Sunday, March 23, 2014

"Religion does Nothing but Cause War and Oppression" Seems Like a Claim of Almost Willfiull Ignorance.

But what about the Crusades? What about the Reformation? Well, I won't deny that those were travesties in the name of religion, but I will challenge the assertion that religion, properly understood, was the source of the violence. Now, there is a great deal of qualifying that is needed here. Unfortunately, I don't have the time to do this justice. However, I'll remind folks of the well documented stat that in the 20th Century we became incredibly effective at killing one another and did so on a previously unprecedented level. Between Mao, Stalin and Hitler, all of whom took up ideological banners that carried an explicitly atheist component, more people were killed in one century than all of the combined war-related murders in the preceding 19 centuries.

Meanwhile, we see people of faith coming together at an unprecedented level to together appeal to God for mercy and an end war.

Friday, March 14, 2014

Devotion to God Continues to Rise Despite the Assertion of His Death by Old and Now Dead White Guys.

I've been reading a little bit of Hegel and Nietzsche the past couple of semesters for school. It's worth spending the time and energy to review them, particularly if you wonder where we developed our bias of reading the world of people as a mass of individual self-deterministic consciousnesses. In any case the they helped develop and popularize the whole "God is dead" bit.

Interestingly enough, a century later, this supposed passing of God doesn't seem to have quite the impact that one might anticipate.

Sunday, January 26, 2014

Anarchy and Oligarchs!

Yeah, your Mom's an Anarchist!

The joy of reading Chesterton is his reveling in the seemingly absurd only to have it realized on further discussion as the pinnacle of sanity. For example, anarchy is held up as an ideal and routine is cautioned against. However, Chesterton is not rejecting order, but is instead calling for a higher order. He draws a picture in which aristocratic decadence devolves into boredom and the card trick that seems to go unnoticed is that while the oligarchy talks about preserving tradition, it is in reality blazing a trail of superstitious progress for the sake of progress. So it is the case that most revolutions are not the peoples’ revolution but are instead foisted on society by the insanely rich and the pathetically bored and it is the home and the family that ultimately suffers as they are set upon with an imposed and alien control. Chesterton hints at his framework for a Distributist antidote to landlords and usury that would craft a society of “monomaniacal” specialists who must realize success in one particular function by giving “his all.”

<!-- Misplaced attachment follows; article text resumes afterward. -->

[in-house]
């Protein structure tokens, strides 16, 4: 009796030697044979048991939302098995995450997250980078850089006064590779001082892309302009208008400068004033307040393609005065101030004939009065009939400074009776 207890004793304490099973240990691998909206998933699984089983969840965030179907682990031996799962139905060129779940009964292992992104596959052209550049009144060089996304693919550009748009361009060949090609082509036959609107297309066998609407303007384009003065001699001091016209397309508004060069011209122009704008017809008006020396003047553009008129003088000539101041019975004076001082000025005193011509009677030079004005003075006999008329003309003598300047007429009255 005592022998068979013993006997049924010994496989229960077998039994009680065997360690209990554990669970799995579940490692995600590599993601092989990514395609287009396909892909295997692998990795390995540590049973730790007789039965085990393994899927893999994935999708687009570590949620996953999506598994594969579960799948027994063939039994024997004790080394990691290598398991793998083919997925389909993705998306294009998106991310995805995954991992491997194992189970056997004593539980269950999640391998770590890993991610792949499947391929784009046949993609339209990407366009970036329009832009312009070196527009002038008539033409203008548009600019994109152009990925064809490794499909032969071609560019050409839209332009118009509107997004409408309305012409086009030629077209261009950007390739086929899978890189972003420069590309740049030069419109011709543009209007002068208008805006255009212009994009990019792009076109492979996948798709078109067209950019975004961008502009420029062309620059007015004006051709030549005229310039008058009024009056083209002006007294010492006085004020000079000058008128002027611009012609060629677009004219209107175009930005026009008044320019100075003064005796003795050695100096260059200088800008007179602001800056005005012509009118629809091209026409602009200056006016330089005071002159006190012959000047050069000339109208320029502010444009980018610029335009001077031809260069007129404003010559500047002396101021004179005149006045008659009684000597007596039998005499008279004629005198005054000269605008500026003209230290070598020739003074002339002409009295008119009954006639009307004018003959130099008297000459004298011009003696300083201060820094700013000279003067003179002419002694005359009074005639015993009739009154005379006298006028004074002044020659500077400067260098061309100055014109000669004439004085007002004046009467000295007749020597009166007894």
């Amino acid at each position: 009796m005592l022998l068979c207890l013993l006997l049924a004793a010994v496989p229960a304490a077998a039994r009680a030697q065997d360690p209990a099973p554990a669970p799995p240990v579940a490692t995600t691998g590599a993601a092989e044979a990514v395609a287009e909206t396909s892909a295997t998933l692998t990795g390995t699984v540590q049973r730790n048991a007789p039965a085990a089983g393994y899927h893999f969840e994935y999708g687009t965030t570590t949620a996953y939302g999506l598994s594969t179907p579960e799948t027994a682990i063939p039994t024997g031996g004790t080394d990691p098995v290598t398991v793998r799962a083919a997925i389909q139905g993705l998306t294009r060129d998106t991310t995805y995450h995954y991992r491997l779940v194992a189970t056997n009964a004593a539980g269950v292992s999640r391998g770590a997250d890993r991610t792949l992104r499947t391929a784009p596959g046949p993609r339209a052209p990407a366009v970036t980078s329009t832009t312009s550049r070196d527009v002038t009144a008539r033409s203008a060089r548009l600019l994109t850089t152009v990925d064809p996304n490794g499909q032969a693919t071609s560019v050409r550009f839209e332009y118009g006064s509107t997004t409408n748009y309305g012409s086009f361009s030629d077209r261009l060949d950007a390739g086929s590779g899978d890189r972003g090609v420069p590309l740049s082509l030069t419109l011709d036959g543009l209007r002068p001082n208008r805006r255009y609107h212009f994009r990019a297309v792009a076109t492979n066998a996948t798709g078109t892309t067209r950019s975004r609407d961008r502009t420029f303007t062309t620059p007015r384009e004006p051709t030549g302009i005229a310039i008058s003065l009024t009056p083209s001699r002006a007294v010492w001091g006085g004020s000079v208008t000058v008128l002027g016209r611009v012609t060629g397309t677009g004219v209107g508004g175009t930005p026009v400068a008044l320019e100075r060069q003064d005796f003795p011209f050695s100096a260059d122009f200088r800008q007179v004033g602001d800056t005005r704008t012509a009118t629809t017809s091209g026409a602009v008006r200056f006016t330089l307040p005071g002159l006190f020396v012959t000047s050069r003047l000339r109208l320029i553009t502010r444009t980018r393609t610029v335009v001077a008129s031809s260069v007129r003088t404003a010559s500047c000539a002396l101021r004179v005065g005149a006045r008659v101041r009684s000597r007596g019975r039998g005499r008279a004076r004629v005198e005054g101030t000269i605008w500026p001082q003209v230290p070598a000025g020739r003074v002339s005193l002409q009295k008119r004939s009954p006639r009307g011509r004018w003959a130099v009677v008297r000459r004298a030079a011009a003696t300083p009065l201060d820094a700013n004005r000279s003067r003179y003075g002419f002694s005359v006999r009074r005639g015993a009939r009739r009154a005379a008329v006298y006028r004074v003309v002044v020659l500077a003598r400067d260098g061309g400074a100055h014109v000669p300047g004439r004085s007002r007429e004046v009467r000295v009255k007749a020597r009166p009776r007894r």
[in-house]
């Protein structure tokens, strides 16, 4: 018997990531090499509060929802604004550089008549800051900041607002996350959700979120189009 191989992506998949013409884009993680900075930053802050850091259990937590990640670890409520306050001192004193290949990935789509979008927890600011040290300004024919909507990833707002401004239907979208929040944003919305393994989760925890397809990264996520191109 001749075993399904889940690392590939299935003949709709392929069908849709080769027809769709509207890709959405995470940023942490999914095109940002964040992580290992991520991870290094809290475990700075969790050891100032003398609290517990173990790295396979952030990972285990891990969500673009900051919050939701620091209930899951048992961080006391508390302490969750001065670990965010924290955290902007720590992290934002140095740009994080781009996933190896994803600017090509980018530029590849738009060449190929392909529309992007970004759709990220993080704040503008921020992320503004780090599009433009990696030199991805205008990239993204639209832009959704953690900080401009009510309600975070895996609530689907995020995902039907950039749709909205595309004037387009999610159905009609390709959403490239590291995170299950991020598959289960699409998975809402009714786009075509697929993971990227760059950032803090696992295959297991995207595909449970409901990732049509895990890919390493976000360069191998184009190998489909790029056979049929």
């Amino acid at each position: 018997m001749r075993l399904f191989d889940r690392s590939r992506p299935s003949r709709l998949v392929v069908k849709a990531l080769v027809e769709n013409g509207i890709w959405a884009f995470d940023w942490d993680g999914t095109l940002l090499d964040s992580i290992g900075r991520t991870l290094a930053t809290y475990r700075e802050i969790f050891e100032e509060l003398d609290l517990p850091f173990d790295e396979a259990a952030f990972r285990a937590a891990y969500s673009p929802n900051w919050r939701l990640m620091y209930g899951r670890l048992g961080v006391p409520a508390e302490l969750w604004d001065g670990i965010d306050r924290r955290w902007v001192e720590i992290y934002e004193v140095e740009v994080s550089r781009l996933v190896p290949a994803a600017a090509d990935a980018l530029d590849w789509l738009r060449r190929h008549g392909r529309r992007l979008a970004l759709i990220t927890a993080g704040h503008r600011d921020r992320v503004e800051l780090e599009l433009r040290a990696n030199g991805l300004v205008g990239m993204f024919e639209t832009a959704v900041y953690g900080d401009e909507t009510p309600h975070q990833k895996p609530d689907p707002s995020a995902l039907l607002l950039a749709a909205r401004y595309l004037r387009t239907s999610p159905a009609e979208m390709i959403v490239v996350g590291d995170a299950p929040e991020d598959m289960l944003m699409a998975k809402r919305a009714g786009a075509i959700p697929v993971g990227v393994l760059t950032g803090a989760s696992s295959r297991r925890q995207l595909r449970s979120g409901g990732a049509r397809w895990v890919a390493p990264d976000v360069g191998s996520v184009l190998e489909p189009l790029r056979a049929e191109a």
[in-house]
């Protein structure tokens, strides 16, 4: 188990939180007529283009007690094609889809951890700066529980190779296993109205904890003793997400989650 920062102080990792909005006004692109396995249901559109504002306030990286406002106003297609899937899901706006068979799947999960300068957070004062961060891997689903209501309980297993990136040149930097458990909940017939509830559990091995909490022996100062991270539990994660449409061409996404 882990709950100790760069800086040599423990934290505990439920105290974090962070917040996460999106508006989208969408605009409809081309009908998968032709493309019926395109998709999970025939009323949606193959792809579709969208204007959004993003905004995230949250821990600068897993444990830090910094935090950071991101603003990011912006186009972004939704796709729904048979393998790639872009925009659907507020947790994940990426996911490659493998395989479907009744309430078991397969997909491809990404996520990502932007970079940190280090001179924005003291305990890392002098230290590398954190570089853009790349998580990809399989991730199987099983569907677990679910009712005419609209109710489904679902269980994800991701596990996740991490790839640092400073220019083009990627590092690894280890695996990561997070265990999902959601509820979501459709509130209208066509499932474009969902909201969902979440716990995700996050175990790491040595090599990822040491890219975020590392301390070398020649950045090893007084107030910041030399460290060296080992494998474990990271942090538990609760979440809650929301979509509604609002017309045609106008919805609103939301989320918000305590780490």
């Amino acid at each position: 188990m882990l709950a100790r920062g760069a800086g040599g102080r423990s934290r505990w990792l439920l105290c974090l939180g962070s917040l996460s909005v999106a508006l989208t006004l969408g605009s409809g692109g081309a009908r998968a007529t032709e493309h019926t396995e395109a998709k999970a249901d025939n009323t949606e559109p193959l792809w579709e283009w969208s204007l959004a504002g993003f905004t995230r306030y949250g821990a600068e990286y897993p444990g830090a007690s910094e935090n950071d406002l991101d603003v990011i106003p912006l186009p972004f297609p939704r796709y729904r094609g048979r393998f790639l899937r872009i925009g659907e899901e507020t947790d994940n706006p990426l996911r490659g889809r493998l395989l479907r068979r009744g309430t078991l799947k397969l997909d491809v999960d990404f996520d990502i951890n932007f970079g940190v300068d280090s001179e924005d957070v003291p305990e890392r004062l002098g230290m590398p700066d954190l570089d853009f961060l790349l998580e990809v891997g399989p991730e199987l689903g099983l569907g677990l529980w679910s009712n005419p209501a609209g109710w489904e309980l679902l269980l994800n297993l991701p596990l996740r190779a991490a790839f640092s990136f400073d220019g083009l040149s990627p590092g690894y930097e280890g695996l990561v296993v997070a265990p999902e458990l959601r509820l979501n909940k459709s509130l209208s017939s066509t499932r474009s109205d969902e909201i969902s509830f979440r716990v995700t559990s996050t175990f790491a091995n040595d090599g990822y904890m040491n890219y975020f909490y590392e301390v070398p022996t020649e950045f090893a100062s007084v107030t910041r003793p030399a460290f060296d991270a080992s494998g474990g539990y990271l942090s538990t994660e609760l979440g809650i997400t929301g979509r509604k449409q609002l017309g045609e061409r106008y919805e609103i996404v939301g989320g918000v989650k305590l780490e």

For Chesterton “this [aristocratic] sort of reform as routine is a failed proposal.” Instead, he proposes that what is needed is the wildness of the domicile and a healthy dose of feminine anarchy. This feminine anarchy would propose that “people should not be treated as the rule, but all of them as exceptions.” The home is the cultivator of wildness and the tragedy of the suffragette seems to be in the loss of herself as woman rather than any shackles of the household.